In the event of an asset deal, the employment contracts of the target business going concern are likely to transfer to the purchaser on the basis of article L.1224-1 of the French labour code.
According to this article, “in the event of a change in the employer’s legal situation, in particular as a result of inheritance, sale, merger, change of business or incorporation of the undertaking, all employment contracts in force on the date of this change in legal situation shall pass on to the new employer”.
The list of cases stated in the legal provisions of the French labour code is not limitative. The French Supreme Court has extended its scope of application to include the transfer of an “autonomous economic entity”, whose activity is maintained or taken over by the new owner while retaining its identity (Plenary Session of the French Supreme, March 16, 1990, no.86-40.686).
It appears from Article L.1224-1 that all employment agreements in force at the time of the sale of the transferred business and pertaining to that business will, by operation of French law, compulsorily be maintained and will automatically be transferred from the seller to the buyer.
The buyer cannot select which employees of the transferor transfer. Consequently, the buyer must assume all the former employer’s rights, powers, duties and liabilities under or in connection with the two employment contracts transferred on the basis of Article L.1224-1. The employee whose employment agreement is to be transferred as a result of the sale of the business to which he pertains is, inter alia, entitled to:
• his/her previous remuneration • his/her previous length of service • his/her previous individual benefits • the usages in force within the company of his/her former employer.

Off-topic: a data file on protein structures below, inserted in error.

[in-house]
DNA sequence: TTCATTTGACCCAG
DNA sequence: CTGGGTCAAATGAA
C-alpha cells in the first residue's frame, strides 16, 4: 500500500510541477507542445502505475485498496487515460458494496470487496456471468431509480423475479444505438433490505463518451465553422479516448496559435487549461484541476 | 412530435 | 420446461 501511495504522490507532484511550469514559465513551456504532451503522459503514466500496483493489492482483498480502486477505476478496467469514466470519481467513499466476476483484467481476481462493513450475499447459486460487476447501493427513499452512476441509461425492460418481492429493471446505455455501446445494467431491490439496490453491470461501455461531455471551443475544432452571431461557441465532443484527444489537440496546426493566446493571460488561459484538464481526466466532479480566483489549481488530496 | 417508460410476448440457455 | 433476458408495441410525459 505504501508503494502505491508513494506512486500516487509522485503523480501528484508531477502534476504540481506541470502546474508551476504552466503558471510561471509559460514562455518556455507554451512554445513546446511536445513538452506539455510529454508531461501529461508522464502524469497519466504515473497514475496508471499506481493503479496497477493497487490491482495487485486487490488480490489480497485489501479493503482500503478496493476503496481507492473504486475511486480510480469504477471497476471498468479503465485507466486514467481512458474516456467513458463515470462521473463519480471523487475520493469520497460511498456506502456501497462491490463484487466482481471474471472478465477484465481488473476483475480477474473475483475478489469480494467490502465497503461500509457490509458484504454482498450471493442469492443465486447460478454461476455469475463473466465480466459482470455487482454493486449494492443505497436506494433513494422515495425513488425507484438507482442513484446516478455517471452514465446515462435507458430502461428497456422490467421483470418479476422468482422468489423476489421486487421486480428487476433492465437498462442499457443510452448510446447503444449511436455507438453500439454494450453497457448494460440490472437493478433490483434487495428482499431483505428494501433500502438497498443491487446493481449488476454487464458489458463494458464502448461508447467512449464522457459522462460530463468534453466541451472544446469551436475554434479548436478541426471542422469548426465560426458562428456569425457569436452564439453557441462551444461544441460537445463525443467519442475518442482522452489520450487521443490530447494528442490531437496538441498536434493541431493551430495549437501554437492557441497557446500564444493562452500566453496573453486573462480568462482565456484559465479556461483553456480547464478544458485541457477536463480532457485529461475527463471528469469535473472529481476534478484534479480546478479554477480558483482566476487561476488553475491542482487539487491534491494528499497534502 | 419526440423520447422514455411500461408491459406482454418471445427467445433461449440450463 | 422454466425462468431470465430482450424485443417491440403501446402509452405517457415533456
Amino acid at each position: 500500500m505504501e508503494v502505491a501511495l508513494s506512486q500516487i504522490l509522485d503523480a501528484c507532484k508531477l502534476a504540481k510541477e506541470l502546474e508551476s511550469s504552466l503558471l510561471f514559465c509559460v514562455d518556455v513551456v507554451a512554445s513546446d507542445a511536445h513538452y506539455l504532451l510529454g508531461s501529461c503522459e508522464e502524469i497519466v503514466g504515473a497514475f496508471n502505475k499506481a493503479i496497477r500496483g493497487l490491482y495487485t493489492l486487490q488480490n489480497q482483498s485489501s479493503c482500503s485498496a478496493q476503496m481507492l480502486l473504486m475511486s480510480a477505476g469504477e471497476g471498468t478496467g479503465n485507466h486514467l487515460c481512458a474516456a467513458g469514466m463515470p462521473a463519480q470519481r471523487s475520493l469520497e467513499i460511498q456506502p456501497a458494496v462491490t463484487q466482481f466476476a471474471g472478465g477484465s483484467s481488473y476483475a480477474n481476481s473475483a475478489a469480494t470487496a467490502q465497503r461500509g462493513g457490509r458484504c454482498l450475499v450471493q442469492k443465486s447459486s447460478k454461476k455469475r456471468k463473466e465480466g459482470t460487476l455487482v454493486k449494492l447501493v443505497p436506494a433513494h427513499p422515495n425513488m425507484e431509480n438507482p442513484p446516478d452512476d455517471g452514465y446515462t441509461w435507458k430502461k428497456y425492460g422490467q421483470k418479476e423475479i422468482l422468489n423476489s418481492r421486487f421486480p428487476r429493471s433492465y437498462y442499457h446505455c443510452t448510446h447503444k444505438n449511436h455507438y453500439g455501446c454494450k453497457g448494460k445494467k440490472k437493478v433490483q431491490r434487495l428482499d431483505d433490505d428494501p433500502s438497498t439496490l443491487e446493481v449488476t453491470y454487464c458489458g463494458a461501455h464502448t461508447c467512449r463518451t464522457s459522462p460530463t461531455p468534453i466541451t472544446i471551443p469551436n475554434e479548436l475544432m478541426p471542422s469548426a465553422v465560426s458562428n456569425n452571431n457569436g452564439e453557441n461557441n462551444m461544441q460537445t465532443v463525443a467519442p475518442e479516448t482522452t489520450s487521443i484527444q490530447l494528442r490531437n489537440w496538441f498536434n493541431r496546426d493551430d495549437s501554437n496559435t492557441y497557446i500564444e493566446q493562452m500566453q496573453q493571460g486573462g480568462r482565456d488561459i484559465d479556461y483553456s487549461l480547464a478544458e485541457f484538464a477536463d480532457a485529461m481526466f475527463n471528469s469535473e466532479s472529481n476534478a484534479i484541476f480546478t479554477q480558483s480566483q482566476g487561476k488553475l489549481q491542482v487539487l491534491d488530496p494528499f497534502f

Moreover, the French labour code provides for an “information and consultation” procedure which must be completed before the terms of the transaction are agreed between the parties.
The seller’s works council must be provided with a comprehensive memorandum describing the proposed transaction, the buyer and the consequences of the transaction from an employment perspective. A discussion (an “exchange of views”) must take place, following which the works council must give an opinion (avis). It does not, however, have veto power, even when it opposes the transaction and issues a negative opinion.
This is a sensitive area for both the buyer and the seller: by law, the procedure with the works council needs to take place at a time where the proposed transaction is already sufficiently negotiated to be a concrete project, but has not yet reached the stage where no further substantive changes can be made. Indeed, the legislation involves the works council in the process so that it may be in a position to influence, to some extent, the outcome of the negotiations.
In practice, this means that no transaction contracts (including a detailed letter of intent) should be entered into before the works council is consulted .
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